Flash forward to numerous cross country meets and track meets in which coaches from all over the country would come and speak to Mr. Kelley. He was easily found wearing his white safari hat. As teenagers, we always gave him a hard time because the hat was definitely not “dope”. Yet coach after coach would walk up and pay homage and respect to Mr. Kelley. He was a staple at all the big meets, and many coaches met him when they were first athletes.

frank-kelley

Flash forward to a Spring Track dual meet. Mr. Kelley had retired my junior year of high school, but he would still come and watch the WHS team compete. I distinctly remember one of my teammates running his race. From across the field, Mr. Kelley’s familiar “GOOOooo!” echoed off the grandstands. My teammate immediately straightened up and exploded forward. Race after race, Mr. Kelley’s “GOOOooo” would be heard, and his runners would respond.

Flash forward to late in my senior year. Mr. Kelley’s mother had passed away. It was important that I go to the wake, because he had already influenced my life so much. I was one of the first students to the wake, and I believe I surprised him. I remember he tried to talk to me about his mother, but could not hold his composure. I gave him a big hug.

Flash forward to my high school convocation; it was scholarship night. As student after student walked up with the announcement of each award, it was my name that was called to receive the Frank Kelley Family Scholarship in its 2nd year of existence. Mr. Kelley greeted me at the top of the stage and we embraced. It would help me pay for my first year of tuition at the University of Massachusetts at Amherst.

Flash forward to November of 1997, I was a junior at the University of Massachusetts at Amherst. I came home to attend the Wilmington High School versus Tewksbury High School Thanksgiving game. Full of swagger, I just started to come into my own as a rower. I saw Mr. Kelley on the Wilmington sidelines and again gave him a huge hug. I told him about my aspirations to be an elite rower as I had just begun my journey toward 2008.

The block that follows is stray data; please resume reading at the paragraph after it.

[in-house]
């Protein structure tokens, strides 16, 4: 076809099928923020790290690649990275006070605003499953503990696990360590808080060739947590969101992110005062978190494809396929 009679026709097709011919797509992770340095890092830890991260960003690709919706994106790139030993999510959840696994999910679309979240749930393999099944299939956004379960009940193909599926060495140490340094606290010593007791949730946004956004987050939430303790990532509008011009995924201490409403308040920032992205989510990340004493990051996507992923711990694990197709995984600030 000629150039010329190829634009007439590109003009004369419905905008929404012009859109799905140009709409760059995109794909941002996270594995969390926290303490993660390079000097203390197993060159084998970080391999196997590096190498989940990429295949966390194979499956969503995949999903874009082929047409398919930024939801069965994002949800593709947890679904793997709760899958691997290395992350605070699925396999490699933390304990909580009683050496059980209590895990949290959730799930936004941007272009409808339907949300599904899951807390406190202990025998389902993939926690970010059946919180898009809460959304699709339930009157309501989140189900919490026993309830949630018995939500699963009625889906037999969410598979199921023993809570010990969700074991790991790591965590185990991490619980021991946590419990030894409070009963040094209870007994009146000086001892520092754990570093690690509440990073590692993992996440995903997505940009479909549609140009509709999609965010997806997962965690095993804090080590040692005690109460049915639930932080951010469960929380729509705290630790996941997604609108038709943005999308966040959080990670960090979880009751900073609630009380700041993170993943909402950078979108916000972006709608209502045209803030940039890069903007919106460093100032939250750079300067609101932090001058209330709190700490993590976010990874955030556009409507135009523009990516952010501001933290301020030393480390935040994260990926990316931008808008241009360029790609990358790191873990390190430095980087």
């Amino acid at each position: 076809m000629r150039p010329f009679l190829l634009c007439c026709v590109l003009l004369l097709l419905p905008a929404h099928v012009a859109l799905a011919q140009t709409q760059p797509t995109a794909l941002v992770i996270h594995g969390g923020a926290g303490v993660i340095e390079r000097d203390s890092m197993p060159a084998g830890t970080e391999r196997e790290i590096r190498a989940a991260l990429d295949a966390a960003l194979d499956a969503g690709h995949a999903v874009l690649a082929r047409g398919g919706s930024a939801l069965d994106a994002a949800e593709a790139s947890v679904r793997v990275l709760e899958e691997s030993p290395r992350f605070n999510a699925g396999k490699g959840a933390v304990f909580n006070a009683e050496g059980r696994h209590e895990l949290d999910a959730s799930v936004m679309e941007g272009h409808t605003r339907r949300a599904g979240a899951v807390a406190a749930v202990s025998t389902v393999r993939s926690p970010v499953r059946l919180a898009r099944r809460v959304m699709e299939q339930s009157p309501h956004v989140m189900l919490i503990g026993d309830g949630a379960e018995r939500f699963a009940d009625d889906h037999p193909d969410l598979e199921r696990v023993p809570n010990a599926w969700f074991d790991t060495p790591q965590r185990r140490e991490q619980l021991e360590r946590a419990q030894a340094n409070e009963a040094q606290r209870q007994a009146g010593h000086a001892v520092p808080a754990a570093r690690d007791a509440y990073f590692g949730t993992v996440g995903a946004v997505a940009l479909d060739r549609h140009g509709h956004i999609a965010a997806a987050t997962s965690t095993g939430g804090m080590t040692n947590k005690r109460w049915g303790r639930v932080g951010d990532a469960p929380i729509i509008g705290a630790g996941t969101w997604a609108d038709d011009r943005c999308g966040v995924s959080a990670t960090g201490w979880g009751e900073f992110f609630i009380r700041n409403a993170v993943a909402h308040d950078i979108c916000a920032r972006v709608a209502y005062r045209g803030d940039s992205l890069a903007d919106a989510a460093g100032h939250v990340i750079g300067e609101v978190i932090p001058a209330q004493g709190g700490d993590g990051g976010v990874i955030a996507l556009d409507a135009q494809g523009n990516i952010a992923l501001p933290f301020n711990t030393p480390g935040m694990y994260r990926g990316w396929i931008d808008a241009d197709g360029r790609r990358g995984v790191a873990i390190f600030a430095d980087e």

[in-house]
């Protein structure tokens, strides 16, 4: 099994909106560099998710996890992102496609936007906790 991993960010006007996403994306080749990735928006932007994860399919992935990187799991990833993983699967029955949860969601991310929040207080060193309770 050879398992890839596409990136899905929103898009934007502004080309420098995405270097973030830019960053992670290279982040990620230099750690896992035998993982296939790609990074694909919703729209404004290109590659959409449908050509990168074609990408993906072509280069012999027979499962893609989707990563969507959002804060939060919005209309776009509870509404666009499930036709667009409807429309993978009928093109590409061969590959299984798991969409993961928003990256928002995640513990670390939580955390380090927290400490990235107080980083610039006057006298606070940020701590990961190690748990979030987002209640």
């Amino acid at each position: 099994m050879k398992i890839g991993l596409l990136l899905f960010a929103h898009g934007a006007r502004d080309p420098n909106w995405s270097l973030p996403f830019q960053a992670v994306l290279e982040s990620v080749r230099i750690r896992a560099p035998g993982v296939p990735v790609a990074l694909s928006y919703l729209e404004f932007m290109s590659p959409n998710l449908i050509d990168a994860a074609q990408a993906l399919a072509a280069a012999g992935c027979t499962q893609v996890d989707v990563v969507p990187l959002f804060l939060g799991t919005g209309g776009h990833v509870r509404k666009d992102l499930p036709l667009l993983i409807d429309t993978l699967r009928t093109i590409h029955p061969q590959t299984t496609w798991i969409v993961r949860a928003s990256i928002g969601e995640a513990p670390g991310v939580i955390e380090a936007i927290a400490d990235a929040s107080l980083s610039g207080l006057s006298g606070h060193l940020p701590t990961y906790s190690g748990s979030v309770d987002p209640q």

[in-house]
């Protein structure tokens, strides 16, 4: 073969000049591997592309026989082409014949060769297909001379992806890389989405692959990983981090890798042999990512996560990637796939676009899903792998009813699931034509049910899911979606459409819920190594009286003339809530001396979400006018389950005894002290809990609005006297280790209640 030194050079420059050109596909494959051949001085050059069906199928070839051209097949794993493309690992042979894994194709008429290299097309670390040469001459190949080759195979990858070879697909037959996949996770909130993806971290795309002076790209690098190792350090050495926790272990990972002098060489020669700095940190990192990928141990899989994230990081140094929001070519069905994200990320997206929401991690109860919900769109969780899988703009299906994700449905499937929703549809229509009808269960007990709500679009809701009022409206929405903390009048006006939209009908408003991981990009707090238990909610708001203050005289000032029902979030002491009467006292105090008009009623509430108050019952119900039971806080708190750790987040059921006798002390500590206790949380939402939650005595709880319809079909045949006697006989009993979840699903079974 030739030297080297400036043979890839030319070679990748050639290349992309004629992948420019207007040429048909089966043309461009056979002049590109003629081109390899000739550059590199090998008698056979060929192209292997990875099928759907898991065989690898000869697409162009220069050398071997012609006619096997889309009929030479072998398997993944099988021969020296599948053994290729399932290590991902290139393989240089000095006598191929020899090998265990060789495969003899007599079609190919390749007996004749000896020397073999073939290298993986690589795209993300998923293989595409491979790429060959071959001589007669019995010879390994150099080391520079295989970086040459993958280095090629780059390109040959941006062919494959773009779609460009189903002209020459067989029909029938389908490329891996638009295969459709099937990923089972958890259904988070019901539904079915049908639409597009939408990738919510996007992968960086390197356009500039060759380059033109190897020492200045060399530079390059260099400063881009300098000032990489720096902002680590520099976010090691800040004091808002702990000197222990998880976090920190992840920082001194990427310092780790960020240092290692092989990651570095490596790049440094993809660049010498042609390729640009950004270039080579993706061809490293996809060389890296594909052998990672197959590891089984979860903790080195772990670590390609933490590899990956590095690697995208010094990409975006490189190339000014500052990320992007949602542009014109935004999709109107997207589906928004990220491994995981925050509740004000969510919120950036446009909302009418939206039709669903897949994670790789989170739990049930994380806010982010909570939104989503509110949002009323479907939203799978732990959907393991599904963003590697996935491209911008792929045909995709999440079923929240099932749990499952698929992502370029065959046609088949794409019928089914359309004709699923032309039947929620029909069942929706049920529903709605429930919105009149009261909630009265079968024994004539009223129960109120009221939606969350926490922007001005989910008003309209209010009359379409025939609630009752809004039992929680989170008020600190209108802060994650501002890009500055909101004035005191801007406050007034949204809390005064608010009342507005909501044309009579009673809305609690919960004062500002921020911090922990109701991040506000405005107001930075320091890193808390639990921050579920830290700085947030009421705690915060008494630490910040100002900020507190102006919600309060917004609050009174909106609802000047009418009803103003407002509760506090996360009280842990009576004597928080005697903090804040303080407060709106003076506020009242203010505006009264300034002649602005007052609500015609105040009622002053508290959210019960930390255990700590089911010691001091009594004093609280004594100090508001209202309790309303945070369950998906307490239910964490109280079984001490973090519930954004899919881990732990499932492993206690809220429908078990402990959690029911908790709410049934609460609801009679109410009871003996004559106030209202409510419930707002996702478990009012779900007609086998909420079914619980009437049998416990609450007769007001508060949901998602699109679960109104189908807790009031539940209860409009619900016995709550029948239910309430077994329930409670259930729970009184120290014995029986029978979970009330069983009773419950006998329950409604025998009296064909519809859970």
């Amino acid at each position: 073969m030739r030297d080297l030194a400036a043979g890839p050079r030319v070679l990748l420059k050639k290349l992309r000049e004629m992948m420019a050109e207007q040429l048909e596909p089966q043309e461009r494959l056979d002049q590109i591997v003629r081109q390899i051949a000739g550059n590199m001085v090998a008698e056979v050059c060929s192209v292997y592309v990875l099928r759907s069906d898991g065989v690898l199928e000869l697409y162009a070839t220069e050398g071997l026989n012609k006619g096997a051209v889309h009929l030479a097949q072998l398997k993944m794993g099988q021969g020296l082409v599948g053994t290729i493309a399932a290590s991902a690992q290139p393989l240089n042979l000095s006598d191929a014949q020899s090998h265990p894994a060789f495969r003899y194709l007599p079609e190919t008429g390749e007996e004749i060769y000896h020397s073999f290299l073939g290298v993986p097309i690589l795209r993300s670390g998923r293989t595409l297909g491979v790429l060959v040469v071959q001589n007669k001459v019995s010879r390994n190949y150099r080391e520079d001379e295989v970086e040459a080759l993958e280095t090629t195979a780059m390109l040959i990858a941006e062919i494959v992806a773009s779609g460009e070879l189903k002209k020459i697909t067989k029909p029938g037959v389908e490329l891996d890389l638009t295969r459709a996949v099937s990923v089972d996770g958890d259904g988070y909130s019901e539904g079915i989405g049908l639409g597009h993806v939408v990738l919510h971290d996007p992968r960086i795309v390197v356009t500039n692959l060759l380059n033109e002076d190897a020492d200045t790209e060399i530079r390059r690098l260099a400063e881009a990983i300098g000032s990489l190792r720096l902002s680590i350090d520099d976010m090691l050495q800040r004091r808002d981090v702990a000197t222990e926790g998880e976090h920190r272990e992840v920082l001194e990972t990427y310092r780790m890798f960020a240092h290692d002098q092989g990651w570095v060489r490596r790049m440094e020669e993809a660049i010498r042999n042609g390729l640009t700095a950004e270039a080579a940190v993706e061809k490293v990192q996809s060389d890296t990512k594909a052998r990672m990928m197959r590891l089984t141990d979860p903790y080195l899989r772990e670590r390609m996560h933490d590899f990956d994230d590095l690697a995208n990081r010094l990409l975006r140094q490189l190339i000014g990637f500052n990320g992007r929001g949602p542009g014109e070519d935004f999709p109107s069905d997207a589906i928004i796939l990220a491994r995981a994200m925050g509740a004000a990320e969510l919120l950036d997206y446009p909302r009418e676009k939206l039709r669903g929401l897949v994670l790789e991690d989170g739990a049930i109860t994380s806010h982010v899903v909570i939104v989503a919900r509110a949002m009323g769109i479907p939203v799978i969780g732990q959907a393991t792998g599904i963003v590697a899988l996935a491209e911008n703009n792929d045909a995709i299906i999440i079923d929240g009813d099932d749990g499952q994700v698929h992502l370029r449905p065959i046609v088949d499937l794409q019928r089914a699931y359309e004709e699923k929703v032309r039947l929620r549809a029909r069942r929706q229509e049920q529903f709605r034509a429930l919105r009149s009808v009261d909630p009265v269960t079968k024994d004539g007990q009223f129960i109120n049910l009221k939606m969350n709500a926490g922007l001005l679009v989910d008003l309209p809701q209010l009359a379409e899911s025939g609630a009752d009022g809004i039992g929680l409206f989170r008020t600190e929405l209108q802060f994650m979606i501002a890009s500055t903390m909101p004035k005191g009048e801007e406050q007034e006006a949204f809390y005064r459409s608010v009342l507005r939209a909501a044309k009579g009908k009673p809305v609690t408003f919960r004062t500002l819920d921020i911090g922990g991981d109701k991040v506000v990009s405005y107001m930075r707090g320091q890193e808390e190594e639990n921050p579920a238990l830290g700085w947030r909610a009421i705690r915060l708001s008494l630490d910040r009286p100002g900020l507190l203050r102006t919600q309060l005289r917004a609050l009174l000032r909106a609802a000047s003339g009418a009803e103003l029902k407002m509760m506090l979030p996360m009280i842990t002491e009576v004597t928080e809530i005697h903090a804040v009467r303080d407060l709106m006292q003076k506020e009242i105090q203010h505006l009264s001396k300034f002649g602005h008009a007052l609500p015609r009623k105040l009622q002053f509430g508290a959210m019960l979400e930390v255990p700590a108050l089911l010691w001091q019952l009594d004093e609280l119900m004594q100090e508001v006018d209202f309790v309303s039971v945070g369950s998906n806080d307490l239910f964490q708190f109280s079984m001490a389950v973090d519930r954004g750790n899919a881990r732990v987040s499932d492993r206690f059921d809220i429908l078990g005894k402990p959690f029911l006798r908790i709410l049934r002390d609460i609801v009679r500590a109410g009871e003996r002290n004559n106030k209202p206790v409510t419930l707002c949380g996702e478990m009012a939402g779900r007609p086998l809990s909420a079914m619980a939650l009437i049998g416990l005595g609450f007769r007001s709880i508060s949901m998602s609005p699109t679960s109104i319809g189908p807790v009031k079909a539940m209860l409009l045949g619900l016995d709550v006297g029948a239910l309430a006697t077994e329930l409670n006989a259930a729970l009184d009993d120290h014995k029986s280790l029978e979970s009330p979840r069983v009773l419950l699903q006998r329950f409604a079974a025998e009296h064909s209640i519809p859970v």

That was the last time I saw him in person.

Flash forward to the summer of 2009 at the Independence Day Regatta in Philadelphia on the Schuylkill River. My Penn AC Gold boys eight won the regatta for the first time since I had moved to Philadelphia. It was my first significant victory as a rowing coach and I experienced a joy I will never forget. I imagine that is why Mr. Kelley coached and taught for as many years as he did.

Flash forward to this evening.

I am 38 years old and still coaching and training clients towards their own personal goals. I make it a point to step inside their shoes, because it allows me to motivate and teach them to believe in themselves. I believe Mr. Kelley stepped into my shoes 15 years ago when I first walked into his classroom.

Who I am? No one famous or important. Just one of hundreds. Just one of thousands.

Coach Kelley and Patrick Rufo, top row, 3rd from right.

Coach Kelley and Patrick Rufo, top row, 3rd from right.

 

Yet, Mr. Kelley never made any of us feel less than number one.

Thank you Mr. Kelley.

Patrick H. Rufo attended Wilmington High School from 1991 -1995. He competed at cross country, winter track, and spring track. He attended the University of Massachusetts at Amherst, where he rowed for 4 years. He competed at the US Olympic Rowing Trials in the Men’s Open Double in 2008. He has coached rowing and sculling since 2001.